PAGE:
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The Britney Spears conservatorship: How it applies to everyday people!

You may have heard of the controversial Britney Spears conservatorship, which controls her life and finances. You may have even wondered "Could this happen to ‘everyday' people?" or "How does this apply to me?"

In a nutshell, Ms. Spears (age 39) has lived under a conservatorship since 2008, after several public meltdowns that were captured by the media. For more than a decade, Ms. Spears's father, oversaw much of his daughter's financial and personal life as one of the conservators. The appointed conservators have control over everything from Ms. Spears's mental health care to where and when she can travel. In fact, the #FreeBritney movement, a campaign by fans, portrays the conservatorship as a money-hungry machine intended to exert control over Ms. Spears.

The current court battle revolves around control over Ms. Spears's estate. After extensive litigation, in September of this year a judge suspended Britney Spears' father, Jamie Spears, from his role as conservator of her $60 million estate. "I believe that the suspension of [James Spears] is in the best interest of the conservatee, Ms. Britney Spears," Judge Brenda Penny said. "The current situation is untenable." In removing Jamie Spears, Judge Penny also approved Britney Spears' choice of a CPA to assume control of her finances as her conservatorship winds down. The next hearing is set for November 12th, where the full termination of the conservatorship will be considered. Spears' current lawyer has said that the "hope and expectation" is that the conservatorship will be terminated on that date with no order for any further mental evaluation.

What exactly are conservatorships?

Conservatorships are designed to be a necessary last resort to protect the vulnerable. These are complex legal arrangements in which a judge appoints an individual or organization to care for another adult (known as a conservator) who is deemed unfit to care for themselves or to manage their own finances. Conservatorships are typically used for people who have a severe cognitive impairment. Often those people are older, such as those with severe dementia, or those with significant developmental disabilities.

There are two types of conservatorships: general and limited. A limited conservatorship is established for an adult who needs the assistance of another party to handle their finances and other affairs. General conservatorships are granted to those who are elderly or have been impaired by an illness or accident.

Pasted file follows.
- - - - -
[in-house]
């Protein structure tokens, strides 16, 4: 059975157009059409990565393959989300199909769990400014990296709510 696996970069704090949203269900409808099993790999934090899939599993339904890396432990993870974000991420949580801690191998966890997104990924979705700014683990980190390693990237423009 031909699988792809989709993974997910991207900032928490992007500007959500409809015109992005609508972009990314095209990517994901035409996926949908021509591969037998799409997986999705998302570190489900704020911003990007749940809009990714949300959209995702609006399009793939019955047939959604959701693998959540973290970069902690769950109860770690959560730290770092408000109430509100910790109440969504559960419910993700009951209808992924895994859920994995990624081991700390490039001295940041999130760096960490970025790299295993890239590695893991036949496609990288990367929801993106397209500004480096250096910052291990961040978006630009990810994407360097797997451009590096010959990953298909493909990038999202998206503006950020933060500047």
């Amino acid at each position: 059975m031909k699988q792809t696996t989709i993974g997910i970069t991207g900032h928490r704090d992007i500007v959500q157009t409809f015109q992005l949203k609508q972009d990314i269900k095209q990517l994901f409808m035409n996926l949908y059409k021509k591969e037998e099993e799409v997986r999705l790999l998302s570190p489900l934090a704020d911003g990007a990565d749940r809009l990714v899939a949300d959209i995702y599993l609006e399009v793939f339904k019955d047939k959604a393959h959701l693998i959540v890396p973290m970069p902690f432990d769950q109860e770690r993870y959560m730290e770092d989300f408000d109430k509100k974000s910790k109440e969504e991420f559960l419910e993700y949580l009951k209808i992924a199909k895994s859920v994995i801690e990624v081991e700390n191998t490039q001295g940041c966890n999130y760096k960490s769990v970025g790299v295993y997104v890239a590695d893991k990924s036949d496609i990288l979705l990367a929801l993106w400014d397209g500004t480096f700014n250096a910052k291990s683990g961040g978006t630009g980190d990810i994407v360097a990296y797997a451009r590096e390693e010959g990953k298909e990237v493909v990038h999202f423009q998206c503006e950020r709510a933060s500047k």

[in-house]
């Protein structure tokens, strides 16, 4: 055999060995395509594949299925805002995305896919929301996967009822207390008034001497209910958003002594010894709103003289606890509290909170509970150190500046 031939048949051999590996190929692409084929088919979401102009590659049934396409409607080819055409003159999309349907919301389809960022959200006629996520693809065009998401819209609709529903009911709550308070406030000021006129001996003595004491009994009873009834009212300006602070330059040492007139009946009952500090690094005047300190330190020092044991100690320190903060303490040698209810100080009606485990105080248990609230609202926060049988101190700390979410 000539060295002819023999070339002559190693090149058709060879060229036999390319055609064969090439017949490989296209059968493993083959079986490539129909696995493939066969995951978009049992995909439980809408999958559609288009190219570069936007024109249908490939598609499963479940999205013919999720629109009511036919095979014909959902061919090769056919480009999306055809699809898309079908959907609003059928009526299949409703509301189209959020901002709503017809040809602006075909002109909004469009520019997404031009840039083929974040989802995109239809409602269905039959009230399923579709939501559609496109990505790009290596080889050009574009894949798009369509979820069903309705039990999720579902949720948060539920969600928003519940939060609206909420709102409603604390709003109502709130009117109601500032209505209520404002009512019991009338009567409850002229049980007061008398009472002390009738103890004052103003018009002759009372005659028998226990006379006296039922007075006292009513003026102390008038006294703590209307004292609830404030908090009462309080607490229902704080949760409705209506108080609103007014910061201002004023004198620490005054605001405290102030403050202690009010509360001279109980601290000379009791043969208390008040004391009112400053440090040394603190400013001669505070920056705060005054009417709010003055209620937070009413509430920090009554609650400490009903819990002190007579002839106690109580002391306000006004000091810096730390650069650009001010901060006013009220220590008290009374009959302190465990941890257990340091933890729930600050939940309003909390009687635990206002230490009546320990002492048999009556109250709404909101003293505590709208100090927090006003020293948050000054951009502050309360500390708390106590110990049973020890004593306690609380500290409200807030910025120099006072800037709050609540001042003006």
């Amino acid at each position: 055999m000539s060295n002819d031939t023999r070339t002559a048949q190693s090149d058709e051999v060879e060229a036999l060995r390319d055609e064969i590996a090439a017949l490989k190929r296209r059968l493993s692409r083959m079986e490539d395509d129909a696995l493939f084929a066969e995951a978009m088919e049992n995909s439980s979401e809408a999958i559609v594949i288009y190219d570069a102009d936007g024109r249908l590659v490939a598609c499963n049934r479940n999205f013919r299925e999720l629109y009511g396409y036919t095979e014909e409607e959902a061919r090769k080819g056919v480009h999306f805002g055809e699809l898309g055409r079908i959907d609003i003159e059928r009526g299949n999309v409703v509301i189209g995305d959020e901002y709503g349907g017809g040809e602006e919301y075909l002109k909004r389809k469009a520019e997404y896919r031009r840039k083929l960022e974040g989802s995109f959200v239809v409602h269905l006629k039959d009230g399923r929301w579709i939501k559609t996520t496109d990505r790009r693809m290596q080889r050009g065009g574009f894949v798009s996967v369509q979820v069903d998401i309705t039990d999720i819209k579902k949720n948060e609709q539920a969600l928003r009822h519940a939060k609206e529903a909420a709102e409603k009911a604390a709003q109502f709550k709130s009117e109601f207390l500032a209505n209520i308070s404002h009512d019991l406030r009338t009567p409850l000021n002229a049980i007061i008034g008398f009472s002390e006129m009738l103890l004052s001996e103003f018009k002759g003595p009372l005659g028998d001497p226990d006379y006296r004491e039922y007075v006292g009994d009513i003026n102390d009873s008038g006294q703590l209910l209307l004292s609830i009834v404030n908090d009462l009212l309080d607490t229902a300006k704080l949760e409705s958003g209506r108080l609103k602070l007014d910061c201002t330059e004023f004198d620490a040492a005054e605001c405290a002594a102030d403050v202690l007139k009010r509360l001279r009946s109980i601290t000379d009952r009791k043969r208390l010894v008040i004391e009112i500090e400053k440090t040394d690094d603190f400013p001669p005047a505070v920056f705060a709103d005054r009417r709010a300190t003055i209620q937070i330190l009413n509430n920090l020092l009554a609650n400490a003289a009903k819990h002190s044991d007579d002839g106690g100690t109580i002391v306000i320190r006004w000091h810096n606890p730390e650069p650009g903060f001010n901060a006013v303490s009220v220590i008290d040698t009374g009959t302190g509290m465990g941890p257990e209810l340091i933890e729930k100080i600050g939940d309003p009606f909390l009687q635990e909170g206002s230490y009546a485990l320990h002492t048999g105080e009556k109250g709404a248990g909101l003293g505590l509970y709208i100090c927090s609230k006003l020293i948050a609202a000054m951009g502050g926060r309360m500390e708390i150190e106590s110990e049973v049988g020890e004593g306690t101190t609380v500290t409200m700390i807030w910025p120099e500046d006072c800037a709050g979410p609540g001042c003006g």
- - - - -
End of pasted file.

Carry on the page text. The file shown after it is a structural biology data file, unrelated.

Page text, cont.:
(Note: In California, "guardianship" refers only to the court appointment of an individual with the legal authority to represent and manage the affairs of a minor child. Conservatorships are for protecting incapacitated adults and typically involve matters related to health care and estate.)

What are conservator responsibilities?

A conservator over the estate is responsible for marshalling, protecting, and managing the conservatee's assets that remain in their estate. A conservator reports to the court that appointed them and is monitored by the supervising judicial court in the county in which the conservatee permanently resides.

Why challenge a conservatorship?

Once the court establishes a conservatorship, it can be difficult to terminate it. A conservatee would have to demonstrate that it's no longer necessary, which would generally require proving mental competency is no longer an issue. It can also be argued that the conservatorship was wrong or unjust, which requires proving that the order was obtained due to fraud, misrepresentation, mistake, excusable neglect, or misconduct of a party (among other reasons). If the conservator has neglected to perform their duties, mismanaged the estate, or for some other reason is not suitable to continue serving, removal and replacement is an option.

Can damages be recovered?

A conservator will be expected to act reasonably in making decisions and managing the conservatee's funds, and if negligent in doing so, may face liability. If the conservator has misappropriated assets/funds, including for personal use, civil litigation can be enacted to recover these losses (and possibly use of forensic accountants to identify a financial trail).

Protecting - or challenging -- conservatorship

Conservatorships are designed to be useful legal tools to protect the vulnerable. If you'd like to make this happen for your loved one, you need good attorney. If, on the other hand, you believe a current conservatorship should be challenged, you also need effective legal counsel. In either situation, please contact Mortensen & Reinheimer, PC at (714) 384-6053 to make an appointment, or use our online contact form. Our website is http://www.ocestateplanning.net.

About the author:
Noah B. Herbold, Attorney, is a Certified Specialist in Estate Planning, Trust & Probate Law (The State Bar of California Board of Legal Specialization). His primary focus is assisting clients with litigated matters such as: Trust Contests, Breach of Trust, Fiduciary Appointment and/or Removal, Asset Ownership, Beneficiary Rights, Determination of Heirship, Elder Financial Abuse, Property Disputes, and Conservatorships. Contact Noah at noah@ocestateplanning.net.